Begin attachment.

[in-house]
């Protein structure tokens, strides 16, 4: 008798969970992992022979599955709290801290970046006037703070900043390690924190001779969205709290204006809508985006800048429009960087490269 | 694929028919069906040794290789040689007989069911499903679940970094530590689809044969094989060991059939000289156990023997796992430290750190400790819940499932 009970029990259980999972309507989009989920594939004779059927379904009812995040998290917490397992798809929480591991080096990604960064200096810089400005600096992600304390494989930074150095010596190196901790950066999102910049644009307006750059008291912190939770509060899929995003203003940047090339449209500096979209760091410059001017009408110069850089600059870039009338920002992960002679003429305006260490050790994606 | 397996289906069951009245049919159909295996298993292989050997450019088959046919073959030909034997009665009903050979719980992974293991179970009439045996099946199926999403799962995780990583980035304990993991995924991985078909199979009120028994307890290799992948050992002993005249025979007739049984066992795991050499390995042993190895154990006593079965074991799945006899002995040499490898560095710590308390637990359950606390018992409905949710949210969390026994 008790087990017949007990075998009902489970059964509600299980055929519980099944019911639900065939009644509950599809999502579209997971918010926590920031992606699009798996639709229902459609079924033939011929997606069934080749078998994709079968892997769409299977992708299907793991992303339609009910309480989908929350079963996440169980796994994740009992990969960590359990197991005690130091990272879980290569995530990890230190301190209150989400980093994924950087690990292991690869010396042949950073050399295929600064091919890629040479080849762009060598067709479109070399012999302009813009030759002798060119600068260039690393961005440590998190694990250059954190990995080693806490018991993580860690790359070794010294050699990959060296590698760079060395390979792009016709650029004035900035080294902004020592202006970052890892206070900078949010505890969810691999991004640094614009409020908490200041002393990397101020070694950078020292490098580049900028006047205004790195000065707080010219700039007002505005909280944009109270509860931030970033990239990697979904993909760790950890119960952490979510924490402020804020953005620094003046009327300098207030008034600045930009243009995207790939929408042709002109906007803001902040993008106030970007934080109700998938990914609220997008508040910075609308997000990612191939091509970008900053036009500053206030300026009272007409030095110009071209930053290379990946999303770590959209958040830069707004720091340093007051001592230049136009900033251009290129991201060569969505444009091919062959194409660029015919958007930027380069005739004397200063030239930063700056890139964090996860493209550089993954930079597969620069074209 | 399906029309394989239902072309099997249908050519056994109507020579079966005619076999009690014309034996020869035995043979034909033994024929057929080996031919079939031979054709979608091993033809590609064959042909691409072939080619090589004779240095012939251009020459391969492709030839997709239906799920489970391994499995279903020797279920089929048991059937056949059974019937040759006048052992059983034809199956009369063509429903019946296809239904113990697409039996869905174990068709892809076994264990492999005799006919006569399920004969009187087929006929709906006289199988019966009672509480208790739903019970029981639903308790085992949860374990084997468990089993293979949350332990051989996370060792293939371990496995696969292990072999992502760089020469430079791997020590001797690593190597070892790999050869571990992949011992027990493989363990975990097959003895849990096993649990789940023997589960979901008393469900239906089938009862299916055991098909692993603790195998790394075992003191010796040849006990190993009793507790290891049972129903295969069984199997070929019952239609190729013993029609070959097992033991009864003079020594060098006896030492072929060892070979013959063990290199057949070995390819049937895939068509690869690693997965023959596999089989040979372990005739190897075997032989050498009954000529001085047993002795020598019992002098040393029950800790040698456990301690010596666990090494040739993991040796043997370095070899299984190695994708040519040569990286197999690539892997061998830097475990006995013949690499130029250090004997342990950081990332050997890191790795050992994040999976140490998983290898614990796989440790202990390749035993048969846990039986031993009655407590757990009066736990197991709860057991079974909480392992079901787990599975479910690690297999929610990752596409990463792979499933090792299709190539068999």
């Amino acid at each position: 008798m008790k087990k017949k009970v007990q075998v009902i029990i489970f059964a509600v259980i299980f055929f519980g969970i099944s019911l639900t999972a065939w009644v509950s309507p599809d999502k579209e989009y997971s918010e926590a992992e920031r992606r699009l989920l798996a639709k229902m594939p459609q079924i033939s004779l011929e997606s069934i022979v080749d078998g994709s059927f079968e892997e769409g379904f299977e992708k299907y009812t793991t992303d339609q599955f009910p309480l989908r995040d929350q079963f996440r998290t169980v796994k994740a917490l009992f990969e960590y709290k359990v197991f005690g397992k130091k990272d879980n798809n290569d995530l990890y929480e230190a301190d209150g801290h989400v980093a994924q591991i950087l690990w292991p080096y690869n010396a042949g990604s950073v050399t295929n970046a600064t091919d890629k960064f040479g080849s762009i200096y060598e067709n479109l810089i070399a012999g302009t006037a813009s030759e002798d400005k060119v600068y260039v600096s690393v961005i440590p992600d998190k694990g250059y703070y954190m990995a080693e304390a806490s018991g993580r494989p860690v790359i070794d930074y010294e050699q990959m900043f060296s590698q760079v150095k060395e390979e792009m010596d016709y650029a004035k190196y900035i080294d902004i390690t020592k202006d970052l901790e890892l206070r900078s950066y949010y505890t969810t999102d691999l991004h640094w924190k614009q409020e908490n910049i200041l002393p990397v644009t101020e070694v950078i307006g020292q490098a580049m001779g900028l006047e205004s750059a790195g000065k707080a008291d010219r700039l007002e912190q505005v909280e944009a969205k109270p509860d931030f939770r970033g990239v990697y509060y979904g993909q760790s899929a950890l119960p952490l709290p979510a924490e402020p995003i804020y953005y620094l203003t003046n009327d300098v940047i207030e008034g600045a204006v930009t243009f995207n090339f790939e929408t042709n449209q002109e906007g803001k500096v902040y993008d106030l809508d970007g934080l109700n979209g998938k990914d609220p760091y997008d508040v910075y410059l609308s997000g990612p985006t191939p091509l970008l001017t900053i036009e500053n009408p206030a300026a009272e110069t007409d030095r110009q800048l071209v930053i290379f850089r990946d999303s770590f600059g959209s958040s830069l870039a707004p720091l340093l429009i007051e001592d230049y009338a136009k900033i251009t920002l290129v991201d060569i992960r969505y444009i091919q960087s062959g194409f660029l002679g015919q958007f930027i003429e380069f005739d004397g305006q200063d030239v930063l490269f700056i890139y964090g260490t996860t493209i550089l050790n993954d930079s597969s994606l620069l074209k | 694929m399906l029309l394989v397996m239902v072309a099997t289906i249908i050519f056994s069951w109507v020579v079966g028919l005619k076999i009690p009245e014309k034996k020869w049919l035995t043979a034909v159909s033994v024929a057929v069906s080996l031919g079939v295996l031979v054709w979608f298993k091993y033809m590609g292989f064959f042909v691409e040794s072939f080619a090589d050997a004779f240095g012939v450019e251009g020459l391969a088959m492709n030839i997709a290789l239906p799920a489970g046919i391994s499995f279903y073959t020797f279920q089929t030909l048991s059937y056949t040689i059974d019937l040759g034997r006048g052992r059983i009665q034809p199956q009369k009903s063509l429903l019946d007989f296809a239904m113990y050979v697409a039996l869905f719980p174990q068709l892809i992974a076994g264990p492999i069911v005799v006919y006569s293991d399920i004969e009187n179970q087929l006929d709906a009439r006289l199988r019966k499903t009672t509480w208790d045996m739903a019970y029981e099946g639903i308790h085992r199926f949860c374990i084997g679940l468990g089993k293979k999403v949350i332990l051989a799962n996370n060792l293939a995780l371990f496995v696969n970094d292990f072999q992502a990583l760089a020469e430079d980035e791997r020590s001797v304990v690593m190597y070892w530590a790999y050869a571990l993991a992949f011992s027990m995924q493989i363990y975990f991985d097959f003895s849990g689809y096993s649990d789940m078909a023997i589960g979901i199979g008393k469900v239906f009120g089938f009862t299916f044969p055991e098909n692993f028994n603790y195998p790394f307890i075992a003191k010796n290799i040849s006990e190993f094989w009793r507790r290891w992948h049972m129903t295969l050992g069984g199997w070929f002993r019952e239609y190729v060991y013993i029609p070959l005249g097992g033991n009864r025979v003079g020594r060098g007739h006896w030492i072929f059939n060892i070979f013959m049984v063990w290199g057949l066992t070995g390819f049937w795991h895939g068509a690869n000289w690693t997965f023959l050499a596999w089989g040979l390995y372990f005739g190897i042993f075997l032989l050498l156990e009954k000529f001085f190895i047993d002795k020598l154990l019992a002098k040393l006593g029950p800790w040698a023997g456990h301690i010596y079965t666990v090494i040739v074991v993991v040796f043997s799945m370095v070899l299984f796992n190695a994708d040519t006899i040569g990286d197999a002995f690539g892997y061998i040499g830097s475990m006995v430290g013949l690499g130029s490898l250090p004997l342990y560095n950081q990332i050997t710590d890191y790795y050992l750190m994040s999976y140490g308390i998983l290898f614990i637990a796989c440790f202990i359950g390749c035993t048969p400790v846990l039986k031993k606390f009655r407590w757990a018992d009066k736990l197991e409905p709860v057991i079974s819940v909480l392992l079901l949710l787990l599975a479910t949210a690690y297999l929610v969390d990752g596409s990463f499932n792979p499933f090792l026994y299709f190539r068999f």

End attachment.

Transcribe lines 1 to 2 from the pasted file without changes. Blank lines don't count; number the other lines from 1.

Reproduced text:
[in-house]
């Protein structure tokens, strides 16, 4: 008798969970992992022979599955709290801290970046006037703070900043390690924190001779969205709290204006809508985006800048429009960087490269 | 694929028919069906040794290789040689007989069911499903679940970094530590689809044969094989060991059939000289156990023997796992430290750190400790819940499932 009970029990259980999972309507989009989920594939004779059927379904009812995040998290917490397992798809929480591991080096990604960064200096810089400005600096992600304390494989930074150095010596190196901790950066999102910049644009307006750059008291912190939770509060899929995003203003940047090339449209500096979209760091410059001017009408110069850089600059870039009338920002992960002679003429305006260490050790994606 | 397996289906069951009245049919159909295996298993292989050997450019088959046919073959030909034997009665009903050979719980992974293991179970009439045996099946199926999403799962995780990583980035304990993991995924991985078909199979009120028994307890290799992948050992002993005249025979007739049984066992795991050499390995042993190895154990006593079965074991799945006899002995040499490898560095710590308390637990359950606390018992409905949710949210969390026994 008790087990017949007990075998009902489970059964509600299980055929519980099944019911639900065939009644509950599809999502579209997971918010926590920031992606699009798996639709229902459609079924033939011929997606069934080749078998994709079968892997769409299977992708299907793991992303339609009910309480989908929350079963996440169980796994994740009992990969960590359990197991005690130091990272879980290569995530990890230190301190209150989400980093994924950087690990292991690869010396042949950073050399295929600064091919890629040479080849762009060598067709479109070399012999302009813009030759002798060119600068260039690393961005440590998190694990250059954190990995080693806490018991993580860690790359070794010294050699990959060296590698760079060395390979792009016709650029004035900035080294902004020592202006970052890892206070900078949010505890969810691999991004640094614009409020908490200041002393990397101020070694950078020292490098580049900028006047205004790195000065707080010219700039007002505005909280944009109270509860931030970033990239990697979904993909760790950890119960952490979510924490402020804020953005620094003046009327300098207030008034600045930009243009995207790939929408042709002109906007803001902040993008106030970007934080109700998938990914609220997008508040910075609308997000990612191939091509970008900053036009500053206030300026009272007409030095110009071209930053290379990946999303770590959209958040830069707004720091340093007051001592230049136009900033251009290129991201060569969505444009091919062959194409660029015919958007930027380069005739004397200063030239930063700056890139964090996860493209550089993954930079597969620069074209 | 399906029309394989239902072309099997249908050519056994109507020579079966005619076999009690014309034996020869035995043979034909033994024929057929080996031919079939031979054709979608091993033809590609064959042909691409072939080619090589004779240095012939251009020459391969492709030839997709239906799920489970391994499995279903020797279920089929048991059937056949059974019937040759006048052992059983034809199956009369063509429903019946296809239904113990697409039996869905174990068709892809076994264990492999005799006919006569399920004969009187087929006929709906006289199988019966009672509480208790739903019970029981639903308790085992949860374990084997468990089993293979949350332990051989996370060792293939371990496995696969292990072999992502760089020469430079791997020590001797690593190597070892790999050869571990992949011992027990493989363990975990097959003895849990096993649990789940023997589960979901008393469900239906089938009862299916055991098909692993603790195998790394075992003191010796040849006990190993009793507790290891049972129903295969069984199997070929019952239609190729013993029609070959097992033991009864003079020594060098006896030492072929060892070979013959063990290199057949070995390819049937895939068509690869690693997965023959596999089989040979372990005739190897075997032989050498009954000529001085047993002795020598019992002098040393029950800790040698456990301690010596666990090494040739993991040796043997370095070899299984190695994708040519040569990286197999690539892997061998830097475990006995013949690499130029250090004997342990950081990332050997890191790795050992994040999976140490998983290898614990796989440790202990390749035993048969846990039986031993009655407590757990009066736990197991709860057991079974909480392992079901787990599975479910690690297999929610990752596409990463792979499933090792299709190539068999």